The Lord has said:
3Wherefore, verily I say unto you that all things unto me are spiritual, and not at any time have I given unto you a law which was temporal…;D&C 29:34
On Earth Day, it is worth remembering that we are to be wise stewards of the earth, to preserve it for future generations [Environmental Stewardship and Conservation].
I will liken the unwise steward to a new employee at the hotel at which my colleague stayed this weekend. I will liken the earth’s resources to the contents of my colleagues purse.
At some point, my colleague went to get her phone. It was missing, as were two other items of worth. When my colleague looked online to locate her phone, she saw that it was traveling around the city where she had stayed. My colleague called the hotel and talked to her friend in management. Within moments, the friend had reviewed the hotel’s surveillance tapes for the estimated time of loss and identified who had taken the items.
The thief was a new employee, one who apparently was unaware that their actions were knowable, one who didn’t realize that the location of an active phone can be detected by the owner.
In like manner, our actions are known to God. When we effectively take that which is needed by our fellows or our future kin, God is aware.
There are times when we think we are modern and enlightened, and that therefore old superstitions need not be heeded.
This Sunday I heard Krista Tippett’s 2006 interview with the late Wangari Maathai, a Catholic environmentalist.
When Maathai was a child, she was told to avoid collecting firewood from certain fig trees which were sacred to the Kikuyu. But in the years that would follow, many Kikuyu converted to Catholicism. The old superstitions were abandoned and the fig trees were cut down so modern homes could be built.
Unfortunately, with the loss of the fig trees, the fundamental properties of the water table changed. Hills that had been stable for centuries of Kikuyu history began to slide.
The same occurred in the early settlements in Utah Valley.
Some of the Church members settling Deseret had come from mountainous homes. As they cut trees from the mountainsides for homes and firewood, they left some trees as had been their practice. It is not clear they understood why they should leave some trees in place.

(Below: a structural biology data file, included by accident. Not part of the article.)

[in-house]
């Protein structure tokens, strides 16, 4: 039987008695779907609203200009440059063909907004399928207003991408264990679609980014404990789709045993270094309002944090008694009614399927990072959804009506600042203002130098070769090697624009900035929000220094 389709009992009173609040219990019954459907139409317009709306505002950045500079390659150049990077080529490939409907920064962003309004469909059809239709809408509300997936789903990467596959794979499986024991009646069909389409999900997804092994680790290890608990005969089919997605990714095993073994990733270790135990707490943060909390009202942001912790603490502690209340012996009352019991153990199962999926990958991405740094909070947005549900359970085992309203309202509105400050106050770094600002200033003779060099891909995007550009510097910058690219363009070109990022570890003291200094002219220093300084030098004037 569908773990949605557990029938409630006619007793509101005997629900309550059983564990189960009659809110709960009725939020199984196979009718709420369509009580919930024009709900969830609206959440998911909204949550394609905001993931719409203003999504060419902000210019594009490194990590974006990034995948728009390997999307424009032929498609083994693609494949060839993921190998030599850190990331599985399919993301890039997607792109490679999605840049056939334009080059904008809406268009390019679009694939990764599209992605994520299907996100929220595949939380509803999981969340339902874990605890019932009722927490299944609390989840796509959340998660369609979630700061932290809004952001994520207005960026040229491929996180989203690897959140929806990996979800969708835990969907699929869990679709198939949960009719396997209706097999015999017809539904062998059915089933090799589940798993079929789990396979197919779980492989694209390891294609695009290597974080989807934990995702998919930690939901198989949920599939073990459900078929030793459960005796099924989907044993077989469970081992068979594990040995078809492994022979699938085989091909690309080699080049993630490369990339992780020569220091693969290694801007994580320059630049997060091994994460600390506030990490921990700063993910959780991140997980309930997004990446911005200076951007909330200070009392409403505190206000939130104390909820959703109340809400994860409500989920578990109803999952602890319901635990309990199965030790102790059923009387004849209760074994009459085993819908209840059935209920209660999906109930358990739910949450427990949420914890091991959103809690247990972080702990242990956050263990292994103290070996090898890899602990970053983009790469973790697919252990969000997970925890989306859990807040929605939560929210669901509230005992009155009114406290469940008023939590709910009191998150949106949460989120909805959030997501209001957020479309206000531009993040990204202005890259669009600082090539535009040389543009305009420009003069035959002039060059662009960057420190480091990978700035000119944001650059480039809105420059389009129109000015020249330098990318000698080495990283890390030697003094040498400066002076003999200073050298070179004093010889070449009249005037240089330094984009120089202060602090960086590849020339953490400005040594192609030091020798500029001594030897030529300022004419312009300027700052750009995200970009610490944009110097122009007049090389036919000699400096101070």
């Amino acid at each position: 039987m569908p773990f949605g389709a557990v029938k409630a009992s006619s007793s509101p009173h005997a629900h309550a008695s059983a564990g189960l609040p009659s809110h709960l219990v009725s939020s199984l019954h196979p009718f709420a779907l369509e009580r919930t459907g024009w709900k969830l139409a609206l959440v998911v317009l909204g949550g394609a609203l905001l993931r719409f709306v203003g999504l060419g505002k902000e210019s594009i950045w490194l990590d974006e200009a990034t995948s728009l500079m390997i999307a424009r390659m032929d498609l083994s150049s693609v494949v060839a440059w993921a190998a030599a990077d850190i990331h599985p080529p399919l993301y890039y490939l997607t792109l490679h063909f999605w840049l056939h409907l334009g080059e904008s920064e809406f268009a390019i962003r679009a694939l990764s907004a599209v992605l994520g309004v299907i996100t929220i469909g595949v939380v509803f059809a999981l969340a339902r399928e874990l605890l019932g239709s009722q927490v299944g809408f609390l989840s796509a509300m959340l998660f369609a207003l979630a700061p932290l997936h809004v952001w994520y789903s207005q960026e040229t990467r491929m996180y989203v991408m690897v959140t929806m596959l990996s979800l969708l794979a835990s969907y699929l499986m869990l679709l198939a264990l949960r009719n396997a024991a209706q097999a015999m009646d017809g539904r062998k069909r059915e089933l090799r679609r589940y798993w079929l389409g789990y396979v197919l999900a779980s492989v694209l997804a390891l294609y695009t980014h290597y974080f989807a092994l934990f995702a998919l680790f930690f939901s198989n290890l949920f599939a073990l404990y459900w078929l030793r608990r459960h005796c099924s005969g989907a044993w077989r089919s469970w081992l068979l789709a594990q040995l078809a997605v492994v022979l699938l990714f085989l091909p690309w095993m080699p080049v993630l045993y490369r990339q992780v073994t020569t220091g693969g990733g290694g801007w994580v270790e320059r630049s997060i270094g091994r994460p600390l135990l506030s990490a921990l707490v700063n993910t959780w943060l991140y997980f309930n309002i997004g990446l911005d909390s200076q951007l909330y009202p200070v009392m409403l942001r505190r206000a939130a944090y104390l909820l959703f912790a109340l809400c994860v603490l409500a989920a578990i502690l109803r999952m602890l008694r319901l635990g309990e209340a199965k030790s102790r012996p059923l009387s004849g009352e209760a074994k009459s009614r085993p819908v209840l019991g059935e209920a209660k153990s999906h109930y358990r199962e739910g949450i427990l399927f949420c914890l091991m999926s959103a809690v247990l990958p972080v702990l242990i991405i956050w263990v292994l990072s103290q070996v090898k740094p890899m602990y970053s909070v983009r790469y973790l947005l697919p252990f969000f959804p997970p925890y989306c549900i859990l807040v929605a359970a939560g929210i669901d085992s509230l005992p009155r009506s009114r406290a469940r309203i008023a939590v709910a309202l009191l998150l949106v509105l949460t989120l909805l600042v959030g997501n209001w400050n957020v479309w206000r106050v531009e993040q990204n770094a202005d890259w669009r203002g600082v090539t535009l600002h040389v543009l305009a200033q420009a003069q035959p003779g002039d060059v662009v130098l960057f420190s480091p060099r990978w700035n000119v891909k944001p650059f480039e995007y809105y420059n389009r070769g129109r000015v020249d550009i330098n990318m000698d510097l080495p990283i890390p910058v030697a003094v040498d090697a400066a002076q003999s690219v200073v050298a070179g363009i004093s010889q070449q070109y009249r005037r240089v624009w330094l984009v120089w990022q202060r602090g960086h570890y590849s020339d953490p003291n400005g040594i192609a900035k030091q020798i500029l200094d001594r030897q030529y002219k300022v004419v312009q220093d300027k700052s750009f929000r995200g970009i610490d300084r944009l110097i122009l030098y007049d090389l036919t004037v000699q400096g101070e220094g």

Other Church members settling Deseret had come from rolling valleys and prairies. When they cut trees from the mountainsides for homes and firewood, they saw no reason to pass over convenient trees. The effectively clearcut the mountainsides near their new homes.
When the rains and snows came, the villagers who had left trees on the mountainside huddled in their homes against the elements. The villagers who had clearcut the mountainsides were faced with floods and mudslides from the naked mountains.
Just as the sacred fig trees of the Kikuyu had preserved the lives (and homes) of God’s children in Kenya, the trees on the mountains of the Utah Valley preserved the lives (and homes) of God’s children in Deseret.
Those who Deny
There are those who loudly proclaim that nothing mankind does could possibly affect the environment.
This is absurd. Of course mankind affects the environment. We build roads and dams. We create lakes where none previously existed. We drain lakes that we find inconvenient. We pump aquifers to water fields that wouldn’t exist if we had not plowed and sown. We sail ships from sea to sea, transporting species far beyond their native habitats. We breed plants and animals to enhance certain features. At times we genetically modify plants and animals to meet our needs.
One can argue whether all this effort to change our world actually creates global and lasting change.
As in all arguments, it is useful to remember the biblical proverb, “O ye simple, understand wisdom: and, ye fools, be ye of an understanding heart.” 1
For more modern folk, it is called the Dunning-Kruger effect. People with a bit of knowledge often overestimate the validity of the small amount they know. They make
dangerously unfortunate choices, but are too incompetent to realize they have erred.
When one pairs insufficient knowledge with short-term self-interest, the damage to long-term well-being can be sobering.
[In this post I am mainly citing insufficiently informed opinions regarding environmental stewardship. But the same principles apply to insufficiently informed social activism regarding family relationships and gender identification.]
This brings us back to the new employee who stole, unaware their actions were captured on tape. In the very short term, they pilfered items of some amount of worth. But in exchange they will lose their job and (if they don’t return all that was stolen) they will be prosecuted for theft.
We who believe in a God ought to heed the advice of James, who suggested that “If any of you lack wisdom, let him ask of God, that giveth to all men liberally, and upbraideth not; and it shall be given him.” 2 God, who sees all, will hold us accountable for the wrong that we do and the good that we fail to do.